[R] lsmeans

John Fox jfox at mcmaster.ca
Sun Jun 8 21:26:12 CEST 2008

Dear Hadley,

Unfortunately, the term "marginal" gets used in two quite different ways,
and Searle's "population marginal means" would, I believe, be more clearly
called "population conditional means" or "population partial means." This is
more or less alternative terminology for "least-squares means" (to which
Searle rightly objects).


John Fox, Professor
Department of Sociology
McMaster University
Hamilton, Ontario, Canada
web: socserv.mcmaster.ca/jfox

> -----Original Message-----
> From: hadley wickham [mailto:h.wickham at gmail.com]
> Sent: June-08-08 2:52 PM
> To: Douglas Bates
> Cc: John Fox; Dieter Menne; r-help at stat.math.ethz.ch
> Subject: Re: [R] lsmeans
> On Sun, Jun 8, 2008 at 12:58 PM, Douglas Bates <bates at stat.wisc.edu>
> > On 6/7/08, John Fox <jfox at mcmaster.ca> wrote:
> >> Dear Dieter,
> >>
> >>  I don't know whether I qualify as a "master," but here's my brief take
> >>  the subject: First, I dislike the term "least-squares means," which
> to
> >>  me like nonsense. Second, what I prefer to call "effect displays" are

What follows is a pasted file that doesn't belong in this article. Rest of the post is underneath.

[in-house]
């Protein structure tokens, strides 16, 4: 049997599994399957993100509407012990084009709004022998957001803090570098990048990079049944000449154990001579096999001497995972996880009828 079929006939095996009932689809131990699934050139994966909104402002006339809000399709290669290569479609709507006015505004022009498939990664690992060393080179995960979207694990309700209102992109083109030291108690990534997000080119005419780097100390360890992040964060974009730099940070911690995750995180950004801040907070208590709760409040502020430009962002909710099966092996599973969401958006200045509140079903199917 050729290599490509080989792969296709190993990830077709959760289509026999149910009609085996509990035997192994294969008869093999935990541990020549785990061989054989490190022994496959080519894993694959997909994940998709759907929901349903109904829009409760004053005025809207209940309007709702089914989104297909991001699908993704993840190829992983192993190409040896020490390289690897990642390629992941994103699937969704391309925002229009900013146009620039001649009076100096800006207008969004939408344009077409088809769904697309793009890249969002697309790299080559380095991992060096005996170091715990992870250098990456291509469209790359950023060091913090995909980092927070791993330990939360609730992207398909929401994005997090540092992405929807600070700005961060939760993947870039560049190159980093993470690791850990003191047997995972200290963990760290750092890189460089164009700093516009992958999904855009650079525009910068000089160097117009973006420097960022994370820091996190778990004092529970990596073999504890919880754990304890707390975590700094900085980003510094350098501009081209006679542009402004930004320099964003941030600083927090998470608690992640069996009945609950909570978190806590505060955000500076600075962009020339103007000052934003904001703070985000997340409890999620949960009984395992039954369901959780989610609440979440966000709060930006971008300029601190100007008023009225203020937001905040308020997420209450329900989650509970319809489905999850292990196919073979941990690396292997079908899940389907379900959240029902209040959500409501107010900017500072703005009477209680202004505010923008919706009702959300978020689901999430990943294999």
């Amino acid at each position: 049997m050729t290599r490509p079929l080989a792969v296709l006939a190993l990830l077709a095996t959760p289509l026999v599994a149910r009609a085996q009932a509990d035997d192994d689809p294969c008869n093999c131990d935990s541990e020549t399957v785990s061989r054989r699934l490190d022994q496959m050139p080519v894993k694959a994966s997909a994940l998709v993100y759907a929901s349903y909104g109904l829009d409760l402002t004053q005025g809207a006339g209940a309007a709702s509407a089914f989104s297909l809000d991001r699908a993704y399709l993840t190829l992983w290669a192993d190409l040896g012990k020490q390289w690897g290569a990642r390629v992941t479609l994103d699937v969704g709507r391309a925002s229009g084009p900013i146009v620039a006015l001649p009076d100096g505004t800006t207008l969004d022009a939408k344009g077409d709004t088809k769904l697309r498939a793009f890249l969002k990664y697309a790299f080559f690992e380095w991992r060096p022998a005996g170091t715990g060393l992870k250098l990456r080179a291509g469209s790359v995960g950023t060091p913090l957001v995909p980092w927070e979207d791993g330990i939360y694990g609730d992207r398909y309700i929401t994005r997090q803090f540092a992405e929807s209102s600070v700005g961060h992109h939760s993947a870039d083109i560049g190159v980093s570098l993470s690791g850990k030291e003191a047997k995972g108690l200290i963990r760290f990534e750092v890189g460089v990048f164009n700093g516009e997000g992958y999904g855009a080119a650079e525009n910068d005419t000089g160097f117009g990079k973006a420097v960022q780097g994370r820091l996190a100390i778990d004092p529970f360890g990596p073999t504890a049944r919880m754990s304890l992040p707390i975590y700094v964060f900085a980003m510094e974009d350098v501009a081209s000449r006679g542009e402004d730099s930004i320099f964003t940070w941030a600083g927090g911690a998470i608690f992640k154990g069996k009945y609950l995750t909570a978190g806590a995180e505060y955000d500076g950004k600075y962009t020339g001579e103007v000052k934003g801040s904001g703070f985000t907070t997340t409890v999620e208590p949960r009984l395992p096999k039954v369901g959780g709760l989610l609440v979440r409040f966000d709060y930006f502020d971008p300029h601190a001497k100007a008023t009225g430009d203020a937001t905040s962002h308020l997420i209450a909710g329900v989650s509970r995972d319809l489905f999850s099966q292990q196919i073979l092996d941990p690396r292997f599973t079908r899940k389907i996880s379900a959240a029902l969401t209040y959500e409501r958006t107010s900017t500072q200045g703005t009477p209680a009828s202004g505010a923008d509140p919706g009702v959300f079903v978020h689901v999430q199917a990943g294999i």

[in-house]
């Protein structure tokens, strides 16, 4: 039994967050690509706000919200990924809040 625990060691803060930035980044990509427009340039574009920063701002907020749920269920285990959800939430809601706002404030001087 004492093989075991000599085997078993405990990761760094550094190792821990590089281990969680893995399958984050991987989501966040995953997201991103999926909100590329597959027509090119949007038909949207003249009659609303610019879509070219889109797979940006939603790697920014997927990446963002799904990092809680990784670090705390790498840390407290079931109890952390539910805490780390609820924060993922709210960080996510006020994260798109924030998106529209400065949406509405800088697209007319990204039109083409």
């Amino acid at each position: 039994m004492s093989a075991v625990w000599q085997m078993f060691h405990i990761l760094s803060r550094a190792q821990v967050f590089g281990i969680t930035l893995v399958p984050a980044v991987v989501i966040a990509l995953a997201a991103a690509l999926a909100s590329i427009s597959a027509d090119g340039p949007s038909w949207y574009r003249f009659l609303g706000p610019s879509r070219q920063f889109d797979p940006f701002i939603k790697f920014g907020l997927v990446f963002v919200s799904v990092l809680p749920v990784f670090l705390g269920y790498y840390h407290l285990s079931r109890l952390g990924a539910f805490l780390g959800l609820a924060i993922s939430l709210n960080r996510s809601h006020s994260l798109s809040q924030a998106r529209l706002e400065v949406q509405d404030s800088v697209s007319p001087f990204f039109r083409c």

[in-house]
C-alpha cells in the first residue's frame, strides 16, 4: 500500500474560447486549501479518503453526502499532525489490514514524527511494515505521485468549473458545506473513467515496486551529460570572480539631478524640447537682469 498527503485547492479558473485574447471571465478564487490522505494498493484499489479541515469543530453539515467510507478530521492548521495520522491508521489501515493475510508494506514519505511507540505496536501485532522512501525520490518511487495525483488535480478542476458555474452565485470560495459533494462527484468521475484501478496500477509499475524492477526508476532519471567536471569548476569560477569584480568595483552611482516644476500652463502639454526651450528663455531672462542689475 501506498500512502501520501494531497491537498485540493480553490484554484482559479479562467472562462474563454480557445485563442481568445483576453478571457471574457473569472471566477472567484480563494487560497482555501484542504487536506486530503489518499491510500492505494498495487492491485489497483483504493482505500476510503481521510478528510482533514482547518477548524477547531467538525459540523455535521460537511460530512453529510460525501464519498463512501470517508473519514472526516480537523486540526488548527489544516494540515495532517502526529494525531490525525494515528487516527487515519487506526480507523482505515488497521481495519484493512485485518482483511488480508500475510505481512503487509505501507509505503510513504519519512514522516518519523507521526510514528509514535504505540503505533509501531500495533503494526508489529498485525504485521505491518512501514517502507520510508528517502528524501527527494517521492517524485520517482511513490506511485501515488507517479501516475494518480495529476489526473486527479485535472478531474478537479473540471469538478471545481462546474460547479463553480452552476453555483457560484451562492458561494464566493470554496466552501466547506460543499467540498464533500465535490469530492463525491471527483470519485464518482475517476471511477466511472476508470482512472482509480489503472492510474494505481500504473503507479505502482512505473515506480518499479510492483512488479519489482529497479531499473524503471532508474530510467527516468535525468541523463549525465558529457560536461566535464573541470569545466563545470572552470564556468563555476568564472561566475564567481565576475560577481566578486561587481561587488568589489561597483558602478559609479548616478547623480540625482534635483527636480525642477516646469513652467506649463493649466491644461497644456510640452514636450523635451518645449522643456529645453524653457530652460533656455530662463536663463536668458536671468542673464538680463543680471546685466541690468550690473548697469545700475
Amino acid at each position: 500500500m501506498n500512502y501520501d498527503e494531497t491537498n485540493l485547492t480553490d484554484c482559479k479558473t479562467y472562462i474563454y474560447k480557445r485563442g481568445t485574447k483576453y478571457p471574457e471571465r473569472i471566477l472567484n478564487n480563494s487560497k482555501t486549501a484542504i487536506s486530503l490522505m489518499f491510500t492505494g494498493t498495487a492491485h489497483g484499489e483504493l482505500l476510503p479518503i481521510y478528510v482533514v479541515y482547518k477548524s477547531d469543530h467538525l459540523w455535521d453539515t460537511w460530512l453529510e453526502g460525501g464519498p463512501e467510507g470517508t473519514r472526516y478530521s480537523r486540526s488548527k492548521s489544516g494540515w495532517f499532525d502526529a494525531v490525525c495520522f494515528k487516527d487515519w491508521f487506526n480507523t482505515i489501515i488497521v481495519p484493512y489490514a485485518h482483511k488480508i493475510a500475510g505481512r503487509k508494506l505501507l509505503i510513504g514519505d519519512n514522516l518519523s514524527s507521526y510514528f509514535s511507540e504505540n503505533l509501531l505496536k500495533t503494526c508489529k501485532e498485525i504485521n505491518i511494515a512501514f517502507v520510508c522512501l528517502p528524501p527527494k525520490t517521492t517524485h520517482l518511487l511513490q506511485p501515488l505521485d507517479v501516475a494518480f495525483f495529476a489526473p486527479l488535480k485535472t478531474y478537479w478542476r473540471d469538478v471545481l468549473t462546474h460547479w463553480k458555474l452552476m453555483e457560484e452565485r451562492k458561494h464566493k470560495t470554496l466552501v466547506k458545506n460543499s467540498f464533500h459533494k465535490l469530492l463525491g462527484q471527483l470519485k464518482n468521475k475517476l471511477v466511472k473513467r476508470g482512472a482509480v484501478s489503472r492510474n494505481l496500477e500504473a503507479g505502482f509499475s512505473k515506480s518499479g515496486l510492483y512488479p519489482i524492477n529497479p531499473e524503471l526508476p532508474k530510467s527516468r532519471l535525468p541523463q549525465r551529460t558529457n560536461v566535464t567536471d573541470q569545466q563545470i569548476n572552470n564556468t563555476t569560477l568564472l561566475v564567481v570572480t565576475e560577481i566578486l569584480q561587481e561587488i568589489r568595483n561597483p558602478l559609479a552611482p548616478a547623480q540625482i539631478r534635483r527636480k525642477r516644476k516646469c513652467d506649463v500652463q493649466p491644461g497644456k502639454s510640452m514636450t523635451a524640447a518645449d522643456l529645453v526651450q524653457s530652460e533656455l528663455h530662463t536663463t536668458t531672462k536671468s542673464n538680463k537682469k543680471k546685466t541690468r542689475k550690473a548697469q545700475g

> just
> >>  judiciously chosen regions of the response surface of a model, meant
> >>  clarify effects in complex models. For example, a two-way interaction
> >>  displayed by absorbing the constant and main-effect terms in the
> interaction
> >>  (more generally, absorbing terms marginal to a particular term) and
> setting
> >>  other terms to typical values. A table or graph of the resulting
> >>  values is, I would argue, easier to grasp than the coefficients, the
> >>  interpretation of which can entail complicated mental arithmetic.
> >
> > I like that explanation, John.
> >
> > As I'm sure you are aware, the key phrase in what you wrote is
> > "setting other terms to typical values".  That is, these are
> > conditional cell means, yet they are almost universally misunderstood
> > - even by statisticians who should know better - to be marginal cell
> > means.  A more subtle aspect of that phrase is the interpretation of
> > "typical".  The user is not required to specify these typical values -
> > they are calculated from the observed data.
> >
> How does Searle's "population marginal means" fit in to this?  The
> paper describes a PMM as "expected value of an observed marginal mean
> as if there were one observation in every cell." - which was what I
> thought happened in the effects display.  Is this a subtly on the
> definition of typical, or is that PMM's are only described for pure
> ANOVA's (i.e. no continuous variables in model)?
> Hadley
> --
> http://had.co.nz/

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